Some Thrill Rides Aren’t Worth Getting On
Last month, a tragedy occurred at the Ohio State Fair. A ride malfunctioned, broke apart and lead to a teenager dying and multiple people being injured. A young man aged 18, of Columbus met an untimely end after being thrown into the air when the ride he was on malfunctioned. The ride was called the “Fire Ball”. Seven others were also injured. The young man’s girlfriend remains hospitalized and another injured victim is still in a coma.
The manufacturer of the ride said this was the first serious malfunction on one of its rides. As if by saying that they are trying to soften the blow so to speak and lessen the impact of the death and injuries.
Now, as with carnivals, festivals and county fairs the rides are not permanently secured and can be transported from place to place. With each locational move the equipment needs to be inspected for cracks, damage and structural integrity. Moving equipment from place to place contributes more stress and strain on the rides than the actual use of it. So, inspection of the ride needs to done more frequently.
Days after this event occurred, word spread amongst the amusement community and many amusement parks shut down their rides that were either built by the same manufacturer or had a similar design to them. The parks then instructed their staff to conduct thorough inspections, cleanings and maintenance of the rides.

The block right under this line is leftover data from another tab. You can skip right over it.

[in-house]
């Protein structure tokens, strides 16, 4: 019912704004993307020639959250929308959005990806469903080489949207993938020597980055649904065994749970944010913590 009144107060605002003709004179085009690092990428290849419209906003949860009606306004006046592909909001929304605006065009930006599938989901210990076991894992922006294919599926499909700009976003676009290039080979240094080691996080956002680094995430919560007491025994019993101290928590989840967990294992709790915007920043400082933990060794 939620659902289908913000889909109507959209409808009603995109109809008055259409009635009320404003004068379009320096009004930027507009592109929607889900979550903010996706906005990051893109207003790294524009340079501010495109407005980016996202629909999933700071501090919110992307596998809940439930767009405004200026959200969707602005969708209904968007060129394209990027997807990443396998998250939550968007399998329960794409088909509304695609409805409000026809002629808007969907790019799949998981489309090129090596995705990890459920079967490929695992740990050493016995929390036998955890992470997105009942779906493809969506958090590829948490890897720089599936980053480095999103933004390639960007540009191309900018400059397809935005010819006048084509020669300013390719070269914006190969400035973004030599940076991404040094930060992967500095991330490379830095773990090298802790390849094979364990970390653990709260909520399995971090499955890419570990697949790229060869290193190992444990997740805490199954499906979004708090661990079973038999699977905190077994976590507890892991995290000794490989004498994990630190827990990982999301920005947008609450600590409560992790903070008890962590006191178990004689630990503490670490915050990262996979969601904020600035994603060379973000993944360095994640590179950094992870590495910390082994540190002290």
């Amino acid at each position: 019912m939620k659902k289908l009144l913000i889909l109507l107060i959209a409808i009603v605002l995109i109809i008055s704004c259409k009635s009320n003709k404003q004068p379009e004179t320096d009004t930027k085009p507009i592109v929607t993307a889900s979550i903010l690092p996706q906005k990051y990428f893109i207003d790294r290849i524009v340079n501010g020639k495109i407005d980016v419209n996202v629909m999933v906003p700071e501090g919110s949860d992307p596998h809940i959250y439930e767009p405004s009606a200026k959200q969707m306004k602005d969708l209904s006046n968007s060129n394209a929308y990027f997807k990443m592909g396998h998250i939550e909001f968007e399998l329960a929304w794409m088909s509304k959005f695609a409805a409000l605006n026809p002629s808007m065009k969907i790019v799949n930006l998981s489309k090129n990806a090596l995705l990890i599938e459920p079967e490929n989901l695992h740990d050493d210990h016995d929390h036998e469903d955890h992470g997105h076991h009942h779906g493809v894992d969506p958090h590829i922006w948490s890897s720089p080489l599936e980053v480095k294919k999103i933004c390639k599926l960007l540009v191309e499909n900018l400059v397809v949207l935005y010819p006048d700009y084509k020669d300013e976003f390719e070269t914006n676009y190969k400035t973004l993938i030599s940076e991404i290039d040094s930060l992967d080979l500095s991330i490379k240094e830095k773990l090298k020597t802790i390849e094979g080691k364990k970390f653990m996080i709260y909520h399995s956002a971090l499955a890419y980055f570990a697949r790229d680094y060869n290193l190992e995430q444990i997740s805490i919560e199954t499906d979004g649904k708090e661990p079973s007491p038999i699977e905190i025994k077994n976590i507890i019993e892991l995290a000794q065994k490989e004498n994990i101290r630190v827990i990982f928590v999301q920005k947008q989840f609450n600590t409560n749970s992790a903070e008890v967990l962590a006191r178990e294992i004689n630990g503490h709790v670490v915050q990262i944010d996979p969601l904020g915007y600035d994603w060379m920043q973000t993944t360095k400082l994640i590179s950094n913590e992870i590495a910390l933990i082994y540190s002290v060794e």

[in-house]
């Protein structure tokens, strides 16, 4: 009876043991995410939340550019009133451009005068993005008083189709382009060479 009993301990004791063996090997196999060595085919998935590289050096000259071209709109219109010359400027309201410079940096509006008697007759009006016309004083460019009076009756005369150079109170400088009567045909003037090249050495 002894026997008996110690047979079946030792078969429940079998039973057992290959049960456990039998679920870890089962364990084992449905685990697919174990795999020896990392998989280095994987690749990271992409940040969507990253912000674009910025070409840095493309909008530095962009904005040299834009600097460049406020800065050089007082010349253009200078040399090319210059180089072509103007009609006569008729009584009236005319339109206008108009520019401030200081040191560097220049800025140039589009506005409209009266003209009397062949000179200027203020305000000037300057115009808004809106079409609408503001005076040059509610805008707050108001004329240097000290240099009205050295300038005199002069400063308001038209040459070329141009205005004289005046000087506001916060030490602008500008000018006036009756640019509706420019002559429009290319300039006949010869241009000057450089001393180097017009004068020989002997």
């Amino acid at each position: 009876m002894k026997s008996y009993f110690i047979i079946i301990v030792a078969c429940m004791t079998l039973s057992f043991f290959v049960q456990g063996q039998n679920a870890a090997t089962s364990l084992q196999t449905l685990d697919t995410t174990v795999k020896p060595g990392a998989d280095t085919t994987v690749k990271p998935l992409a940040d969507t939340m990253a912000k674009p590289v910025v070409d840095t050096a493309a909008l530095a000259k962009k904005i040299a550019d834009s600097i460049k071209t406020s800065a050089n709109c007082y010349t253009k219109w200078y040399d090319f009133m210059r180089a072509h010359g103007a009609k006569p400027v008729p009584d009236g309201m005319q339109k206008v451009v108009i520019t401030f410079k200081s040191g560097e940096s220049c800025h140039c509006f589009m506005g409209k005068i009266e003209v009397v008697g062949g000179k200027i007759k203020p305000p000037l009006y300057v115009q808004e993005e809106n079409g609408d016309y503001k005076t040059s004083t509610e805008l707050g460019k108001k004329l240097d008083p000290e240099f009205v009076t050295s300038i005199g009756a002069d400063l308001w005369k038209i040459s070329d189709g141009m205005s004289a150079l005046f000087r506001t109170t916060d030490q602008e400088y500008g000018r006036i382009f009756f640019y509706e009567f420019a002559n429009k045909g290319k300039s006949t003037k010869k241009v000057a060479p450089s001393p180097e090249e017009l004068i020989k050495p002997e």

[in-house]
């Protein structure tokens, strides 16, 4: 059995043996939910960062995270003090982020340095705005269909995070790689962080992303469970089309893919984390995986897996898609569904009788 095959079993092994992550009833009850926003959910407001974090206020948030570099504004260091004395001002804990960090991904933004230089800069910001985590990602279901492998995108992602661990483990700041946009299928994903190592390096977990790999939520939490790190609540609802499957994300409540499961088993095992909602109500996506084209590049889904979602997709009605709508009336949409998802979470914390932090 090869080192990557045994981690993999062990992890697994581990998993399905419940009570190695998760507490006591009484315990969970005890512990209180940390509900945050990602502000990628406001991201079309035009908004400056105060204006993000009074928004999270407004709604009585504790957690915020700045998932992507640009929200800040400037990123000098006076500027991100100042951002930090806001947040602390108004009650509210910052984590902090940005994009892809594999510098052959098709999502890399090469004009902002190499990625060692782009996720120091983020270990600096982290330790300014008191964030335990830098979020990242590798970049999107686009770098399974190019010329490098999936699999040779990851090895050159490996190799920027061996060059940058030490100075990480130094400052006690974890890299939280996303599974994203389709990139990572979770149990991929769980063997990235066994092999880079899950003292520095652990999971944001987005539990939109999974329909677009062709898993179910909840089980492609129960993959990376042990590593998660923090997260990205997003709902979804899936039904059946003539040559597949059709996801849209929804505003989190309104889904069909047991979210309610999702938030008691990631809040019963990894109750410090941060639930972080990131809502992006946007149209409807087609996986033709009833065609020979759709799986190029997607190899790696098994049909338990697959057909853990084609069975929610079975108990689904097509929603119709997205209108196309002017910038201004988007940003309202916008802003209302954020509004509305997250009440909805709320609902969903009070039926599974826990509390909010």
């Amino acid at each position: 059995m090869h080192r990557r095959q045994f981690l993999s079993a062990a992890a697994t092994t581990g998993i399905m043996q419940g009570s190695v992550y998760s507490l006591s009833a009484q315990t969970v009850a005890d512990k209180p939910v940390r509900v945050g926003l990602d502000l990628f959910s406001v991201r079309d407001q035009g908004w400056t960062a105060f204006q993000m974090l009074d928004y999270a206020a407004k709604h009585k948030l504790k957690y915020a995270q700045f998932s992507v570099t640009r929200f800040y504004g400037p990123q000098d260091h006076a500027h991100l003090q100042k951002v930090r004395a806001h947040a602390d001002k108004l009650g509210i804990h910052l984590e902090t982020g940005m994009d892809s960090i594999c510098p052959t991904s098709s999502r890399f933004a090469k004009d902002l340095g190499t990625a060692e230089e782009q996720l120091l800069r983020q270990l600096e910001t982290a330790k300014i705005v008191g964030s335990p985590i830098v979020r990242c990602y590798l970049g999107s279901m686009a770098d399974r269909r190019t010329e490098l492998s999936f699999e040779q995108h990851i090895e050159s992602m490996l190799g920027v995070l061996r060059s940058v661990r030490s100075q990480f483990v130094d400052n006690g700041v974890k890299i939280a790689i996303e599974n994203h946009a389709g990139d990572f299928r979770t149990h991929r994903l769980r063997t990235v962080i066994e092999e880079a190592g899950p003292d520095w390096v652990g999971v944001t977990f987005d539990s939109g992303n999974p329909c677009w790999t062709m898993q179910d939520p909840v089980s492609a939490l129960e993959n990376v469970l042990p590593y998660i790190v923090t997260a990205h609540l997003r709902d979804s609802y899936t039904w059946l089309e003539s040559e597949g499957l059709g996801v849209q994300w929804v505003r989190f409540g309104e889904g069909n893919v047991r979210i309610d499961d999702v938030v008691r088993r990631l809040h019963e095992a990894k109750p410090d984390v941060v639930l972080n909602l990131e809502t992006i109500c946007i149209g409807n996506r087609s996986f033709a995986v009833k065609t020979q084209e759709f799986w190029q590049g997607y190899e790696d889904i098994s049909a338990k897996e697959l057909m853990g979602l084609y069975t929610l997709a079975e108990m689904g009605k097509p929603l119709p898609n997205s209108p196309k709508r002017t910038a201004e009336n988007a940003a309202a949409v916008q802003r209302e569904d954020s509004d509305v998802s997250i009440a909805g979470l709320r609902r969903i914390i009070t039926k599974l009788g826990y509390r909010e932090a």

Yes, they took a reactive stance to prevent further injuries.
But now a month later, after a detailed investigation, it’s been revealed that excessive corrosion played a part in the catastrophic failure of the ride. The corrosion dangerously reduced the metal support beam’s wall thickness, resulting in the ride breaking apart. This ride manufactured by KMG was almost 20 years old. Still young compared to the many amusements rides in service today at major parks, yet, very much in need of replacement if compared to other transient rides.
It’s also been reported that the Fire Ball ride was inspected the day of the accident yet, it seems the structural integrity of the metal where the corrosion was found was not on the list of prerequisite checks. What was included in the inspection report was about three dozen items including possible cracks, brakes, proper assembly and installation. Apparently, corrosion is not something that is checked often.
But, I’m sure inspecting for corrosion will make the list now.
Oh, and yes, the family of the young man who died has reached out to their attorney to start the process of a wrongful death lawsuit.
Now, most state & county fairs, festivals and carnivals that provide rides don’t usually post inspection safety reports, but they do have to make them available upon request and most are filed with their proper States. So, if you’re unsure about a ride, ask to see the last inspection report. If you’re still leery or have concerns, don’t ride it.
If you’ve been injured as a result of a malfunctioning ride, and it happened in Indiana call the experienced accident attorneys at the Law Offices of David W Holub by calling (219) 736-9700.